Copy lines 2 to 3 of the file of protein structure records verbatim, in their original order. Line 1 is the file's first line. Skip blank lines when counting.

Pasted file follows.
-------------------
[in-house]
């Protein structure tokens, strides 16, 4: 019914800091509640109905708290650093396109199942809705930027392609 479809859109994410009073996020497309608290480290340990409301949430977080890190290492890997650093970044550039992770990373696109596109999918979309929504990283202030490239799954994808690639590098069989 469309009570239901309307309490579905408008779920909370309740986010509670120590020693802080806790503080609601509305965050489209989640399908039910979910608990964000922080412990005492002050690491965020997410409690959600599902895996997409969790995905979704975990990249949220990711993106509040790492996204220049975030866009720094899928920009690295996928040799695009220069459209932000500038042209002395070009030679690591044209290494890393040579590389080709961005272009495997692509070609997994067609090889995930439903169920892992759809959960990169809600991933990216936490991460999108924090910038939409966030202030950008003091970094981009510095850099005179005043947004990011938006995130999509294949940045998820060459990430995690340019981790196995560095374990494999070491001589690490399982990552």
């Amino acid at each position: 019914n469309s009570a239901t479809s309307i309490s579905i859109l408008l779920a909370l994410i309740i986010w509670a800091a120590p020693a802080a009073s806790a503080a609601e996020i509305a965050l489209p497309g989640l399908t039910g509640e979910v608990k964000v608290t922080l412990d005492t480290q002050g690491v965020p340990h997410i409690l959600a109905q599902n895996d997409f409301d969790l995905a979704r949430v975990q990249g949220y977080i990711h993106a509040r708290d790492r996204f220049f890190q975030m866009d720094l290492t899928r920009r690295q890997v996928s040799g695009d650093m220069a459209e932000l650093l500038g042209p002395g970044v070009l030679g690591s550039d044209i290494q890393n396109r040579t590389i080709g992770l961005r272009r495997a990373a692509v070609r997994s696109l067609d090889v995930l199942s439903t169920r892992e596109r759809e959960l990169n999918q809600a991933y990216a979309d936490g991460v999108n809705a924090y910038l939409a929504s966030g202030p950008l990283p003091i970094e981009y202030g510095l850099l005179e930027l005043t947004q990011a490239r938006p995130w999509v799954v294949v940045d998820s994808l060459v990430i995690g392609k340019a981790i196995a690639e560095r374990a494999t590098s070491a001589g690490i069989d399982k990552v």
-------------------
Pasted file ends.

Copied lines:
């Protein structure tokens, strides 16, 4: 019914800091509640109905708290650093396109199942809705930027392609 479809859109994410009073996020497309608290480290340990409301949430977080890190290492890997650093970044550039992770990373696109596109999918979309929504990283202030490239799954994808690639590098069989 469309009570239901309307309490579905408008779920909370309740986010509670120590020693802080806790503080609601509305965050489209989640399908039910979910608990964000922080412990005492002050690491965020997410409690959600599902895996997409969790995905979704975990990249949220990711993106509040790492996204220049975030866009720094899928920009690295996928040799695009220069459209932000500038042209002395070009030679690591044209290494890393040579590389080709961005272009495997692509070609997994067609090889995930439903169920892992759809959960990169809600991933990216936490991460999108924090910038939409966030202030950008003091970094981009510095850099005179005043947004990011938006995130999509294949940045998820060459990430995690340019981790196995560095374990494999070491001589690490399982990552």
């Amino acid at each position: 019914n469309s009570a239901t479809s309307i309490s579905i859109l408008l779920a909370l994410i309740i986010w509670a800091a120590p020693a802080a009073s806790a503080a609601e996020i509305a965050l489209p497309g989640l399908t039910g509640e979910v608990k964000v608290t922080l412990d005492t480290q002050g690491v965020p340990h997410i409690l959600a109905q599902n895996d997409f409301d969790l995905a979704r949430v975990q990249g949220y977080i990711h993106a509040r708290d790492r996204f220049f890190q975030m866009d720094l290492t899928r920009r690295q890997v996928s040799g695009d650093m220069a459209e932000l650093l500038g042209p002395g970044v070009l030679g690591s550039d044209i290494q890393n396109r040579t590389i080709g992770l961005r272009r495997a990373a692509v070609r997994s696109l067609d090889v995930l199942s439903t169920r892992e596109r759809e959960l990169n999918q809600a991933y990216a979309d936490g991460v999108n809705a924090y910038l939409a929504s966030g202030p950008l990283p003091i970094e981009y202030g510095l850099l005179e930027l005043t947004q990011a490239r938006p995130w999509v799954v294949v940045d998820s994808l060459v990430i995690g392609k340019a981790i196995a690639e560095r374990a494999t590098s070491a001589g690490i069989d399982k990552v």